There are so many different ways we can take that. Which is why I’m thankful for dialogue tags and verbs. They are a huge help in clarifying dialogue. But how can we get that same kind of clarity in a blog post or informal online discussion? Should we all start writing descriptive text around our “dialogue?” That could be kind of fun. Have an entire AIM chat with dialogue tags and descriptive sentences. It would be like role-playing. But with far fewer dice rolls.

Though, I think that is why I am often tempted to use emoticons when typing on the internet. I see them as determinatives in hieroglyphs. A little visual marker to indicate the tone in which the sentence should be read. Which for me, tends to be a lot of smiley faces. Because I am an even keeled person.

But the writer in me is loath to use them in places like a blog post. Even on places like Reddit I am hesitant to use them. Possibly because emoticons are a crutch. If I can’t get my tone across through my words, then I should really rethink how I structured my sentence. And I really hope it is paying off in my formal writing.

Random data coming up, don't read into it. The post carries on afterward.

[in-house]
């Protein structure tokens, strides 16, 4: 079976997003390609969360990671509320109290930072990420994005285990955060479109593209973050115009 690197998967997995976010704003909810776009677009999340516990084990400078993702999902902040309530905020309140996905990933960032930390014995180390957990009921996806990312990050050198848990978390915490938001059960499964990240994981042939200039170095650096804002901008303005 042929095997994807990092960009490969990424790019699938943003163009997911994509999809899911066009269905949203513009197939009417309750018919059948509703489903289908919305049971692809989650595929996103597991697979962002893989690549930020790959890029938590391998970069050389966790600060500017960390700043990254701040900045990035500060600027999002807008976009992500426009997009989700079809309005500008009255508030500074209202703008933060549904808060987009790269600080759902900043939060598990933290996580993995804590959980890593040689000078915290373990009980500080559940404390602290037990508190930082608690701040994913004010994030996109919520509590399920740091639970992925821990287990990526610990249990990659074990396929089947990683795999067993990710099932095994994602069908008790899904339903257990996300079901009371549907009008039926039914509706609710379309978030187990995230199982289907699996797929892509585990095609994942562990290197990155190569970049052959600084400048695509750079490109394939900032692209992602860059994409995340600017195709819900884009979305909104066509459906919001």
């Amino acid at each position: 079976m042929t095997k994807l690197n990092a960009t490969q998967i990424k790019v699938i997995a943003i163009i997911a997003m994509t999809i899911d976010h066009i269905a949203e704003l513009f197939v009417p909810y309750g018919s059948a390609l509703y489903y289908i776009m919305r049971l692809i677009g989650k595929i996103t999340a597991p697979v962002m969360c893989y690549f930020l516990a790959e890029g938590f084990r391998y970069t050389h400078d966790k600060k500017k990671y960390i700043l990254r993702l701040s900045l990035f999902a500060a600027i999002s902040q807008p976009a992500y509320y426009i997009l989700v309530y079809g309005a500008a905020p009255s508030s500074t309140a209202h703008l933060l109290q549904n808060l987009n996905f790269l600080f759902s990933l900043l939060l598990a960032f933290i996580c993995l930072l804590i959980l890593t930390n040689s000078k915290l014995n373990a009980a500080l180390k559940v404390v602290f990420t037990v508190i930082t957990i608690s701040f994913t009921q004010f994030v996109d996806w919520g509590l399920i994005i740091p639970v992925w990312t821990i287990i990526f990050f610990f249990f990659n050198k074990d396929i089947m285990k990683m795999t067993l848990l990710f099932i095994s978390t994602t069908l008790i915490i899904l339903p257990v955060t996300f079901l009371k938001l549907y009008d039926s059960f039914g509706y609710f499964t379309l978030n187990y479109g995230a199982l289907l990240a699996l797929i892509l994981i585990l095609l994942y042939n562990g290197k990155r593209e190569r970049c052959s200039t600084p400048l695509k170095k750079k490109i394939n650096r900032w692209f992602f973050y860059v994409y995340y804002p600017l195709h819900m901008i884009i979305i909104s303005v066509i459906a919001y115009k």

Still though, the idea of writing everything as if it’s a novel does sound fun, right? Write.

Jeffrey reread his post and nodded with approval. Yep, he thought, another post that will be viewed by my mother and twelve others.



  1. Gary H. says:

    Oh, I definitely subscribe to the notion that blogs are excellent practice for that kind of thing. I’ve a had a blog, now, for 9 years on LiveJournal. I’ve definitely gotten better over the years at conveying the right tone, and I think it has definitely helped both my writing and my critiquing, because, like you said, “That is stupid” is a bit (just a TAD) belligerent, but saying, “This doesn’t work for me, and here’s why…” is better.